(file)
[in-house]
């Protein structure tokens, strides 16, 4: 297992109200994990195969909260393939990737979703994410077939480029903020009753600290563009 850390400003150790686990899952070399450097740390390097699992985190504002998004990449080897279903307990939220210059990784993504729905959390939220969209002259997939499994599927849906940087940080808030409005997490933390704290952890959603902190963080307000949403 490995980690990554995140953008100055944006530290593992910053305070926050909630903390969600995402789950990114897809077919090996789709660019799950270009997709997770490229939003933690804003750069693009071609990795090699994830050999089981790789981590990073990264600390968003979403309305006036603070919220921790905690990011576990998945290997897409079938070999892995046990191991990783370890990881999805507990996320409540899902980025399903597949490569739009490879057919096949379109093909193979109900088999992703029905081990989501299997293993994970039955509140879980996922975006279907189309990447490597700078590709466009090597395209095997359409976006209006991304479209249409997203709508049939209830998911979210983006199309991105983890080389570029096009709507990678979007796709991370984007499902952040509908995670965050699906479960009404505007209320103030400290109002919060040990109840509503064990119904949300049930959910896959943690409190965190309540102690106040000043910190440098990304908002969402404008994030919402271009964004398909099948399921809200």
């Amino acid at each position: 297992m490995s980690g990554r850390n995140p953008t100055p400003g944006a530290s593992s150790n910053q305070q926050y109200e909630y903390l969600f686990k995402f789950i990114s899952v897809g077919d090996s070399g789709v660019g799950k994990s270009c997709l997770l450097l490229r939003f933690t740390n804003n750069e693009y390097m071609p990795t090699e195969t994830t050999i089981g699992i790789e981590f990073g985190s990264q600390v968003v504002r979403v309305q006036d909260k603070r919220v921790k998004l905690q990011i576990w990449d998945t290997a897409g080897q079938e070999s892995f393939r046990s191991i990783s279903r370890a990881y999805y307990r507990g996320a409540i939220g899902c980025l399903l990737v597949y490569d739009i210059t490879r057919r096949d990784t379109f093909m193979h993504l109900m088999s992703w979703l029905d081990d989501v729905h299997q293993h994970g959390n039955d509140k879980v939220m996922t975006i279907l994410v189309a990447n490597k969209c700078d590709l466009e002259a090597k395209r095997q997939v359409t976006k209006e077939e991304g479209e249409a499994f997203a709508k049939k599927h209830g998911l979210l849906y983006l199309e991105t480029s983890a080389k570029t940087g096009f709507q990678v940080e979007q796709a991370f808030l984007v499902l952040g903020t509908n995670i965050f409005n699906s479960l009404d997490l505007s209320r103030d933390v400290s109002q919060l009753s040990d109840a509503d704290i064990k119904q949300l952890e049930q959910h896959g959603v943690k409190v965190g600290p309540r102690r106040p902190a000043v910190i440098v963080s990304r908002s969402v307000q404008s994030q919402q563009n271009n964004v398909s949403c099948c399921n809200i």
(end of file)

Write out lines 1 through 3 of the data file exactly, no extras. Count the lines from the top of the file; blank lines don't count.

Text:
[in-house]
């Protein structure tokens, strides 16, 4: 297992109200994990195969909260393939990737979703994410077939480029903020009753600290563009 850390400003150790686990899952070399450097740390390097699992985190504002998004990449080897279903307990939220210059990784993504729905959390939220969209002259997939499994599927849906940087940080808030409005997490933390704290952890959603902190963080307000949403 490995980690990554995140953008100055944006530290593992910053305070926050909630903390969600995402789950990114897809077919090996789709660019799950270009997709997770490229939003933690804003750069693009071609990795090699994830050999089981790789981590990073990264600390968003979403309305006036603070919220921790905690990011576990998945290997897409079938070999892995046990191991990783370890990881999805507990996320409540899902980025399903597949490569739009490879057919096949379109093909193979109900088999992703029905081990989501299997293993994970039955509140879980996922975006279907189309990447490597700078590709466009090597395209095997359409976006209006991304479209249409997203709508049939209830998911979210983006199309991105983890080389570029096009709507990678979007796709991370984007499902952040509908995670965050699906479960009404505007209320103030400290109002919060040990109840509503064990119904949300049930959910896959943690409190965190309540102690106040000043910190440098990304908002969402404008994030919402271009964004398909099948399921809200």
């Amino acid at each position: 297992m490995s980690g990554r850390n995140p953008t100055p400003g944006a530290s593992s150790n910053q305070q926050y109200e909630y903390l969600f686990k995402f789950i990114s899952v897809g077919d090996s070399g789709v660019g799950k994990s270009c997709l997770l450097l490229r939003f933690t740390n804003n750069e693009y390097m071609p990795t090699e195969t994830t050999i089981g699992i790789e981590f990073g985190s990264q600390v968003v504002r979403v309305q006036d909260k603070r919220v921790k998004l905690q990011i576990w990449d998945t290997a897409g080897q079938e070999s892995f393939r046990s191991i990783s279903r370890a990881y999805y307990r507990g996320a409540i939220g899902c980025l399903l990737v597949y490569d739009i210059t490879r057919r096949d990784t379109f093909m193979h993504l109900m088999s992703w979703l029905d081990d989501v729905h299997q293993h994970g959390n039955d509140k879980v939220m996922t975006i279907l994410v189309a990447n490597k969209c700078d590709l466009e002259a090597k395209r095997q997939v359409t976006k209006e077939e991304g479209e249409a499994f997203a709508k049939k599927h209830g998911l979210l849906y983006l199309e991105t480029s983890a080389k570029t940087g096009f709507q990678v940080e979007q796709a991370f808030l984007v499902l952040g903020t509908n995670i965050f409005n699906s479960l009404d997490l505007s209320r103030d933390v400290s109002q919060l009753s040990d109840a509503d704290i064990k119904q949300l952890e049930q959910h896959g959603v943690k409190v965190g600290p309540r102690r106040p902190a000043v910190i440098v963080s990304r908002s969402v307000q404008s994030q919402q563009n271009n964004v398909s949403c099948c399921n809200i």